June 16, 2013

Tips on Avoiding Health Frauds and Scams

Though it is true that the health market is filled with many products that can help you deal with various problems, it shouldn't be forgotten that wherever money can be made, scammers are bound to be found.

As you probably know already, there is a good deal of health products which are actually part of a scam, and it generally consists of ripping people off for a cheap product that does not work. These products can be found virtually anywhere, from magazines, to billboards, the internet and even infomercials on television. In other words, you can find them anywhere you would find regular products.

Why they are Not Worth It


Apart from the fact that you are going to be losing money when falling for a scam, there are some other risks which need to be taken into consideration. As Gary Coody (the FDA’s national health fraud coordinator) explained it, putting untested products into your body may cause various conditions to develop, in addition to which it can delay the administration of a potentially life-saving treatment. Otherwise explained, the products can harm you and prevent you from receiving the treatment you need.

As a matter of fact, in the last few years the problem has been getting a bit more out of hand than usual, as the FDA has actually found hundreds of products, most of them centered on weight loss, illegally marketed as something they are not (dietary supplements in a majority of cases). Some of them were quite dangerous, such as Meridia, which was withdrawn from the market after it was proven to contain sibutramine, elevating one’s risk of a heart attack or a stroke.

How to Spot the Health Frauds and Scams


Now, the time has come to actually provide you with some useful advice on how you can avoid such terrible scams in the future and live a healthier life. The first tip I’ll impart on you is to be wary of products that claim they can do it all for you.

Certain companies claim their products can be used to treat a myriad of unrelated conditions, such as gangrene, kidney dysfunction and osteoarthritis, as did a certain New York firm, shortly before being rightfully taken down by the FDA. Remember, no product out there can solve all your problems.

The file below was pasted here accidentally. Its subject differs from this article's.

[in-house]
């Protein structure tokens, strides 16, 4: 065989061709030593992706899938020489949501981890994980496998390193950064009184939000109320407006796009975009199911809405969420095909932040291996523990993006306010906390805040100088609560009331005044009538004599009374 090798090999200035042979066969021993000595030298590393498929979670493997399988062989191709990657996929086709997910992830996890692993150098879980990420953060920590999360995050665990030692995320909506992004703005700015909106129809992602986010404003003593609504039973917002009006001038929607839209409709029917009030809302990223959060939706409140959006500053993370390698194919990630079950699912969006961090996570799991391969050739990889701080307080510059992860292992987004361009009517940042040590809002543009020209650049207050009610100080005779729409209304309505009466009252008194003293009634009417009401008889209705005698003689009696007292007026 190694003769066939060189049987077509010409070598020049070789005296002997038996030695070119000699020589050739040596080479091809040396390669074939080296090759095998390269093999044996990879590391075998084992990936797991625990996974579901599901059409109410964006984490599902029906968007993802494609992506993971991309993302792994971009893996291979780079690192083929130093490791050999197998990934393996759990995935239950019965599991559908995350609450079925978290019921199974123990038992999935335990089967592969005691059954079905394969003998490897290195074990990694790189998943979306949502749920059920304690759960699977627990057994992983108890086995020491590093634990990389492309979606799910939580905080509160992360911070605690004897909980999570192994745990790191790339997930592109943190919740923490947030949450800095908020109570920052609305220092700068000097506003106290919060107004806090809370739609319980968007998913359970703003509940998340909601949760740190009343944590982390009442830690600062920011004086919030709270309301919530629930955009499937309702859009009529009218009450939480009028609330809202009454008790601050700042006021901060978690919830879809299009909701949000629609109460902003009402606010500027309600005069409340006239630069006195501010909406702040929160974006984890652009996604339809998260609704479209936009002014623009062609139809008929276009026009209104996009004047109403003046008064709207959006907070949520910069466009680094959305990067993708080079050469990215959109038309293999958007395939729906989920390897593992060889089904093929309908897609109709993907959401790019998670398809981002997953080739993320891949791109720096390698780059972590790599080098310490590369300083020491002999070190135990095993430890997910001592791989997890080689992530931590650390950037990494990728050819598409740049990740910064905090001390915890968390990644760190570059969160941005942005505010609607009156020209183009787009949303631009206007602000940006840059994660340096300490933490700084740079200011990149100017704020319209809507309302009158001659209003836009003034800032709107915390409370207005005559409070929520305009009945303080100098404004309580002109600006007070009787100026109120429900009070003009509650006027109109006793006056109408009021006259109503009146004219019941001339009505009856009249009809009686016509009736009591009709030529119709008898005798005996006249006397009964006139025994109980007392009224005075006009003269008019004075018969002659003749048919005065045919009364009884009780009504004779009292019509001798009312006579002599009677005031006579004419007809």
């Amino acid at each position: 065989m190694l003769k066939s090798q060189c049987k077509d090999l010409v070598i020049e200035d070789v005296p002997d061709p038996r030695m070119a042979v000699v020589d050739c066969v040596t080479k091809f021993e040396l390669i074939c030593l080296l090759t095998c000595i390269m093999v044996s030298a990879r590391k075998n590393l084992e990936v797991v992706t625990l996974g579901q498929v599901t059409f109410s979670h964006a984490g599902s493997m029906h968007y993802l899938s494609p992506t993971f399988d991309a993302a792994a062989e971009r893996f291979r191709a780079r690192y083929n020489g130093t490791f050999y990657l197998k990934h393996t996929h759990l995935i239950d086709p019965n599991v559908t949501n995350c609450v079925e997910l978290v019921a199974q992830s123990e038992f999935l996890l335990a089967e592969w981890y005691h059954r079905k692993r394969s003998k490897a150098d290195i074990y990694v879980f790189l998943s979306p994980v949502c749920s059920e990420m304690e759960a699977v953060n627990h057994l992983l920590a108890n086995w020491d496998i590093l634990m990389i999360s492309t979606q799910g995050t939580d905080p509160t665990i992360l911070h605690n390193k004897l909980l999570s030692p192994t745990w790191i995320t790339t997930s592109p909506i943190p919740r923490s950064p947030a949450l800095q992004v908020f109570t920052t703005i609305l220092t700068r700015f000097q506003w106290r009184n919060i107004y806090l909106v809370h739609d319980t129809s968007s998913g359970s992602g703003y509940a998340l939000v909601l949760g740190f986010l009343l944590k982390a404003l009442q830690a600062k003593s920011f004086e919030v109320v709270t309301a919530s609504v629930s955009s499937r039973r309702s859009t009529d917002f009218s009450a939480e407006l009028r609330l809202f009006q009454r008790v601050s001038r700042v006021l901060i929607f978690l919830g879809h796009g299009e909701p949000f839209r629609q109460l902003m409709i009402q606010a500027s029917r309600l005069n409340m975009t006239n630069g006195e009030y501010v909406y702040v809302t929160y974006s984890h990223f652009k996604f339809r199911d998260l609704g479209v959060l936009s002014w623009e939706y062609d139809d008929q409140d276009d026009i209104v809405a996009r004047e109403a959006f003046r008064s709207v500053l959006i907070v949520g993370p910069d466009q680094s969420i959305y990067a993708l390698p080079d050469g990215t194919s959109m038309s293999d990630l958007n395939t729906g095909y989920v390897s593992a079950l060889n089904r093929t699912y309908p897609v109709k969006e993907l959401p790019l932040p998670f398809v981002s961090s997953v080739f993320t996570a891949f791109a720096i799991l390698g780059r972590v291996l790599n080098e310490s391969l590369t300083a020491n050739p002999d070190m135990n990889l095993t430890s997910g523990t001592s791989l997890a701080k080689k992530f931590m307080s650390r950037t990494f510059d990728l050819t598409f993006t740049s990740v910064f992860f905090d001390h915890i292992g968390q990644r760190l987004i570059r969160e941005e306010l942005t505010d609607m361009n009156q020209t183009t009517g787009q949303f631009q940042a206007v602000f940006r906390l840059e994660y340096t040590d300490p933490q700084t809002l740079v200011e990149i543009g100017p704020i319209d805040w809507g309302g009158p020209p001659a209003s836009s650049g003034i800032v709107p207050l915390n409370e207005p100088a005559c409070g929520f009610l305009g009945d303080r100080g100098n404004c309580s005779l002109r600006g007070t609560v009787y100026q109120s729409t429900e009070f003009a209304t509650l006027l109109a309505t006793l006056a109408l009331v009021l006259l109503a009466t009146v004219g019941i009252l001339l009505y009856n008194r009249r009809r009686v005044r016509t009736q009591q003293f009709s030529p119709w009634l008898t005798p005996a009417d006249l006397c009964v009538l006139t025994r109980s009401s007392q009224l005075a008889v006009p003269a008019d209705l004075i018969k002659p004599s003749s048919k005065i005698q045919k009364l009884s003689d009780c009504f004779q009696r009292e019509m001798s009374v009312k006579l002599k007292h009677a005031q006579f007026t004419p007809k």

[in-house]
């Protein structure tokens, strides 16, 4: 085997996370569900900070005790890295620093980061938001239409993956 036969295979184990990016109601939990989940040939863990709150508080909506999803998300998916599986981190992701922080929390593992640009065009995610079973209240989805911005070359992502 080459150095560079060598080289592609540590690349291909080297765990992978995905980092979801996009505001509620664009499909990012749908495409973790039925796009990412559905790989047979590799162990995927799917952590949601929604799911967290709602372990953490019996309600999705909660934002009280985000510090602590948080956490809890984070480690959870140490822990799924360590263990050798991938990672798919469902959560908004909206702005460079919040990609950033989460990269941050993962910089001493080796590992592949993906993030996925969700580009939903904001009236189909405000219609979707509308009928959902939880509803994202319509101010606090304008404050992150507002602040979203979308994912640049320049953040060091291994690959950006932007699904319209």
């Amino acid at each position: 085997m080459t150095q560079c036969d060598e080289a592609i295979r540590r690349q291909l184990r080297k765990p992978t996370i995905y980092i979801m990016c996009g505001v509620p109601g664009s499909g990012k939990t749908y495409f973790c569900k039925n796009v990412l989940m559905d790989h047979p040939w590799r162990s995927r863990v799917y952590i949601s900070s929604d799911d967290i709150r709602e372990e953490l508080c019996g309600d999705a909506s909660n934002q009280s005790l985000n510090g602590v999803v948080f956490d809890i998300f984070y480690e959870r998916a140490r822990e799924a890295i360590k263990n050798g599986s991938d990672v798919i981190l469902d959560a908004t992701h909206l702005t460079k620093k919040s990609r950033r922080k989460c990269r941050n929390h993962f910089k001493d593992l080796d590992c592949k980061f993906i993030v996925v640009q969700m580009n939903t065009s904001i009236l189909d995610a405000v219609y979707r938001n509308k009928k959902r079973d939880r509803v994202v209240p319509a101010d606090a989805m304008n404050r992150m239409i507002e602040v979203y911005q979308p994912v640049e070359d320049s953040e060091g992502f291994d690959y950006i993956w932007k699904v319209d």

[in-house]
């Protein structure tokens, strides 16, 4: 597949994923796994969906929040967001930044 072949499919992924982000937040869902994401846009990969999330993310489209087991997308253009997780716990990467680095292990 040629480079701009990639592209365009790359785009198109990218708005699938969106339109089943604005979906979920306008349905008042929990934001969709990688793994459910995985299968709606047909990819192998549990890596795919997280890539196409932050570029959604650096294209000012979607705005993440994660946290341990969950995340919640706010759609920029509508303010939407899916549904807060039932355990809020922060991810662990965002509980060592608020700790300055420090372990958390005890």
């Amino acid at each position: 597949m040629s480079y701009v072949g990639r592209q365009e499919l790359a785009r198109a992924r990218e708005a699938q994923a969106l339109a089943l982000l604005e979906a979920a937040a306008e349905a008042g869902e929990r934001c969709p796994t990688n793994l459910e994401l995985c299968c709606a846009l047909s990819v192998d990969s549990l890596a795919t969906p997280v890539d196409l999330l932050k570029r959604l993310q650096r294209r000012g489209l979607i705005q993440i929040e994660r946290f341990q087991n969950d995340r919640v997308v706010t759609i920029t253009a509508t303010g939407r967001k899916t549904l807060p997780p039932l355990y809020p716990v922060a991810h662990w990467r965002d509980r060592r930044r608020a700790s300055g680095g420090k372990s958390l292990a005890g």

Another tip is to be wary of testimonials that you see on the product websites. Basically, there are two types of success stories: real and fake ones. The former is generally characterized by a relatively detailed account of how the product impacted the life of the one who bought it. However, the fake testimonials are generally shorter, and they contain dubious sentences which, in one way or another, state that the product has completely cured their serious illness.

When we have problems, we want them resolved as fast as possible, and scammers use that to their advantage by claiming their products can get the job done in a very short amount of time. As it happens, there are very few diseases and conditions out there which can actually be treated quickly, and if a product comes with claims that seem too good to be true, do some research and see how long the process would normally take using common methods.

Though it is certainly a good sign when a product is natural, don’t base your entire decision on that aspect alone. Volcanoes and poisonous mushrooms are natural, doesn’t mean they’ll be any good for your health. In many cases, scammers will also mix the natural ingredients with prescription ones without even making any mention of it.

If there was one term that had to sound the red alarm in your head, it would have to be “miracle cure”. In my experience, and I’m sure everyone else’s, any product which claims to be the breakthrough of the century or to offer a miraculous solution to your problem will, more than likely, provide very underwhelming results. If there is actually some kind of notable breakthrough in the medical community, it will be widely reported on by journalists and doctors rather than be hidden on some obscure websites.

Finally, there are those who try to boost their sales by claiming the government and pharmaceutical industry are in conspiracy to shut down the miraculous cure they are promoting. In every single case such statements were proven false, and their only purpose is to distract you from using your common sense and logic.

Naturally, these tips won’t allow you to spot every single fraudulent product out there, especially considering that scammers keep evolving their methods as we learn to spot them. Nevertheless, they will allow you to circumvent a heck of lot of false hopes and illusions on your way to finding something which actually works as advertised.


No comments:

Post a Comment